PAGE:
Jagmohan Lal, J.
1. This second appeal filed on behalf of Union of India arises out of a suit filed by the plaintiff-respondent for recovery of Rupees 1973/- along with interestand costs of the suit.
2. The facts as alleged by the plaintiff were that the defendant respondent No. 4 who is a dealer in cloth in Assam State had purchased some cloth from the plaintiff-respondent on credit and in order to pay its price sent currency notes worth Rs. 1973/- in an insured cover from Assam addressed to the plaintiff at Tanda in District Faizabad. The delivery of this insured cover was taken at the post office Tanda by the plaintiff's man after signing a receipt to the effect that the insured cover had been received by him with its seals intact. But after opening the envelope he found that instead of currency notes it contained only waste paper pieces. He, therefore, made a complaint to the post office. He suspected that the currency notes had been taken out from the envelope by some postal employee by adopting some subtle device so as not to tamper with the seals and yet replace the currency notes by waste papers. The plaintiff, therefore, filed a suit against the Union of India, the Director General of Post and Telegraph Department and the purchaser of goods in Assam who had sent this insured cover to him. He prayed for a decree either against the defendants 1 and 2, if it was found that the defendant No. 3 had put the currency notes in that envelope and the same bad been excreted by the postal employees during transit or a decree for that amount against the defendant No. 3 if it was found that this defendant had failed to put the currency notes in the envelope.
3. The trial court held that the defendant No. 3 had put the currency notes in the envelope which was sent under insured cover to the plaintiff but the plaintiff on reopening the cover found only waste paper in it instead of currency notes. He, however, held that the Goverment was not liable for the loss of the currency notes from this envelope in view if Section 33 of the Indian PostOffice Act read with Rule 175 of the Indian Post Office Rules. The suit was not decreed against the defendant No. 3 also because it was found that there was an implied agreement between the parties to send the money by the defendant to the plaintiff by this mode and the money was actually sent by that mode by the defendant No. 3. The suit was accordingly dismissed.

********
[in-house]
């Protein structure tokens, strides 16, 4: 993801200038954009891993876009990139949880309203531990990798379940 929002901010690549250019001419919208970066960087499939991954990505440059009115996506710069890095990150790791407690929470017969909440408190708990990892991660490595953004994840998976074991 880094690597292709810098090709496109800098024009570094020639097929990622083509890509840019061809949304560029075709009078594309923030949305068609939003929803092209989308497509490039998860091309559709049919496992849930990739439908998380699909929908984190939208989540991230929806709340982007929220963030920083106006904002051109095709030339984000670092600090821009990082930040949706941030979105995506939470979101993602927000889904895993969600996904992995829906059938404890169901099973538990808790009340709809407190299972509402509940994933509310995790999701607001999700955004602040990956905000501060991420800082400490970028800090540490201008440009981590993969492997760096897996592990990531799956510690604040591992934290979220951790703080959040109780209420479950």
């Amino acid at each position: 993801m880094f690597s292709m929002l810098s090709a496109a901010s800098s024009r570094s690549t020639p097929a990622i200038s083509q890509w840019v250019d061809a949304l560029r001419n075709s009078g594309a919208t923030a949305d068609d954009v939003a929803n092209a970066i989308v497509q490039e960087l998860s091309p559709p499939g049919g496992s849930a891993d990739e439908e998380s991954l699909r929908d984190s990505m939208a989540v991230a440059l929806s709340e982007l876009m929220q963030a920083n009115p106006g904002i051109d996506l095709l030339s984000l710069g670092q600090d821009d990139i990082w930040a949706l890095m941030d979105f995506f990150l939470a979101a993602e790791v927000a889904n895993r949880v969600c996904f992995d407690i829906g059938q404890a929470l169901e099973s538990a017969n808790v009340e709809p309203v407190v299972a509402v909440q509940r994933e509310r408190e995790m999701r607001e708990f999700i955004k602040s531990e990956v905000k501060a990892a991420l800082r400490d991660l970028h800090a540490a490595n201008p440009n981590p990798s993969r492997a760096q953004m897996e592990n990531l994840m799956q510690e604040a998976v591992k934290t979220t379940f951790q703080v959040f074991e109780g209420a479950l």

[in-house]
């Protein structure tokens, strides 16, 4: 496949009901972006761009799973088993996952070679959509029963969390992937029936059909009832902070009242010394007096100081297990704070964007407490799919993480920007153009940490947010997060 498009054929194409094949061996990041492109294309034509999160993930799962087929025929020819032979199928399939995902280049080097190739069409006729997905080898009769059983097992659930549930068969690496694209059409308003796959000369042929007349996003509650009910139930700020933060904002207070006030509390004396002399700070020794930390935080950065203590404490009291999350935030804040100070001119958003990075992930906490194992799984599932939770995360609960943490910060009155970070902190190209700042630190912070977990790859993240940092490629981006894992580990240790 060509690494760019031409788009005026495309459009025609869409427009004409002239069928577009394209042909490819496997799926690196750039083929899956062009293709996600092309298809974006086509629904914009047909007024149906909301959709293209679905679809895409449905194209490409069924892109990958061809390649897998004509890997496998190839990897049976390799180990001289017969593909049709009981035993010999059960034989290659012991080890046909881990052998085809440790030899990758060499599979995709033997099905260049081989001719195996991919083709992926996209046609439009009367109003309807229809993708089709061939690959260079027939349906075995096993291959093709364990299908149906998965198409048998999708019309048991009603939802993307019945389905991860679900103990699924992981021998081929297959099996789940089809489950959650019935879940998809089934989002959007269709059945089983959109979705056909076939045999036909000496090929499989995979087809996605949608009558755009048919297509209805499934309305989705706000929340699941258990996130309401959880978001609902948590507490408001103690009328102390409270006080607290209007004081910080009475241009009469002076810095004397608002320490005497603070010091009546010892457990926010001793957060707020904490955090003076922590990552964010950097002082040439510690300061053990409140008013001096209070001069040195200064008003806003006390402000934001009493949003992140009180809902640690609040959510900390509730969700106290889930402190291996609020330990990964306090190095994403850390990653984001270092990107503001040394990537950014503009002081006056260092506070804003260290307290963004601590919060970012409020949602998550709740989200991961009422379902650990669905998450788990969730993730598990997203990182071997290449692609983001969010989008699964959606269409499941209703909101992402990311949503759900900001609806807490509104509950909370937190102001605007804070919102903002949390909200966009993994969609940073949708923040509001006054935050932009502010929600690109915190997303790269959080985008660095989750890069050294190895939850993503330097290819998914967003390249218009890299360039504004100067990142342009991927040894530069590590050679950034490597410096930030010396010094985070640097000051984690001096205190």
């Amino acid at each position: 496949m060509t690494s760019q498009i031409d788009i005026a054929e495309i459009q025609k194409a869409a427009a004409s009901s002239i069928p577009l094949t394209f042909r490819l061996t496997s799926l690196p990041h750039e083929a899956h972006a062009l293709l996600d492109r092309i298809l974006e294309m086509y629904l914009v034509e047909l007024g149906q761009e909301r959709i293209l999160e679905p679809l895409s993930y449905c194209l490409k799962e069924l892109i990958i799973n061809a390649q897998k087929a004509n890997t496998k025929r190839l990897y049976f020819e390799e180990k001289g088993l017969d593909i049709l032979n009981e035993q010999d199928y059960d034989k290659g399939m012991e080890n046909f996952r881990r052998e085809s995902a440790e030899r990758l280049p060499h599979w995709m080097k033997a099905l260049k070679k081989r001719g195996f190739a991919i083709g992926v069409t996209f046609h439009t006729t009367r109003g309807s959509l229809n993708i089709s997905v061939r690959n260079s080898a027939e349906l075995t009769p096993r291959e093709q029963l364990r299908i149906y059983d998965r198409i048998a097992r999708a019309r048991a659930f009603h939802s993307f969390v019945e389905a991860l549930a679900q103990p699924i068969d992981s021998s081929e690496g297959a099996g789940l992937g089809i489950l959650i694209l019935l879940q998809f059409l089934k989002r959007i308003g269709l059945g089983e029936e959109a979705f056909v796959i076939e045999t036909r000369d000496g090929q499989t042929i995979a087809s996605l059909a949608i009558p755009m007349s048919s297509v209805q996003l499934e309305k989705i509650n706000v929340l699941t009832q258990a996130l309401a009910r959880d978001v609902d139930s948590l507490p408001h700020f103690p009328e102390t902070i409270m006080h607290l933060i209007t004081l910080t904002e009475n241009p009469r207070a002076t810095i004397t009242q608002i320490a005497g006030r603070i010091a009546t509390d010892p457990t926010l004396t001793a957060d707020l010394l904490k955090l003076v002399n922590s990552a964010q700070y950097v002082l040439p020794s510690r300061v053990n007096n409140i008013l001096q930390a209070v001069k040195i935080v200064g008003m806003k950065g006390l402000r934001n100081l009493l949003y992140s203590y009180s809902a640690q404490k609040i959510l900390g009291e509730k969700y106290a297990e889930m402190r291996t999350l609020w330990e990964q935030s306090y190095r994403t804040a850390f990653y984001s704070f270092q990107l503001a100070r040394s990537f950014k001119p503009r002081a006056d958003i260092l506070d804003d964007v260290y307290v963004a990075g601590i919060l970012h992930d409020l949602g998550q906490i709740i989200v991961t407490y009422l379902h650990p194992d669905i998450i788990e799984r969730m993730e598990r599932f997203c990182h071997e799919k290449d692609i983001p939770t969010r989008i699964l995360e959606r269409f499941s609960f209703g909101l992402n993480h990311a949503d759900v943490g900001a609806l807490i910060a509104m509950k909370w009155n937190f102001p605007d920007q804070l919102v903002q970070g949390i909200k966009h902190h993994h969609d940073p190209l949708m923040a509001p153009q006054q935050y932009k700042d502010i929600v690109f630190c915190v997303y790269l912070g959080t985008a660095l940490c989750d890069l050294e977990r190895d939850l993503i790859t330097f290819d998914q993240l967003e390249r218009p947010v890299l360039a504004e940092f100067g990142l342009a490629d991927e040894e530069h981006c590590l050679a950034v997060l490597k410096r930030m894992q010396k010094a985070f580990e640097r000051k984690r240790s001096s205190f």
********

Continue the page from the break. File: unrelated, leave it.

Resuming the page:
4. On an appeal filed by the plaintiff the lower appellate court agreed with the finding of the trial court that the defendant No. 3 had put the currency notes in the envelope addressed to the plaintiff and that the defendant No. 3 had the implied authority of the plaintiff to send the money by that mode and as such the defendant No. 3 was not liable. The learned appellate Judge also agreed with the finding of the trial court that the envelope when it was delivered to the plaintiff's man was apparently in a sound condition with its seals intact but he found that the currency notes had been taken out from this envelope by some postal employee during transit by adopting some subtle device without tampering with the seals put on the envelope. He was of the opinion that this wrongful act was done by some employee of the post office in the course of his employment for which Government was liable and that Section 33 read with Rule 175 did not afford any protection to the postal department. The suit was accordingly decreed against the Union of India and the Director General, Post and Telegraph Department, who feeling dissatisfied with this decree filed this second appeal.
5. I heard the learned counsel for the parties. The only question that arises in this appeal is whether on the facts found by the courts below the appellants were liable to compensate the plaintiff or they were protected under Section 33 read with Rule 175 which corresponds to the present Rule 81. Section 33 provides as follows:--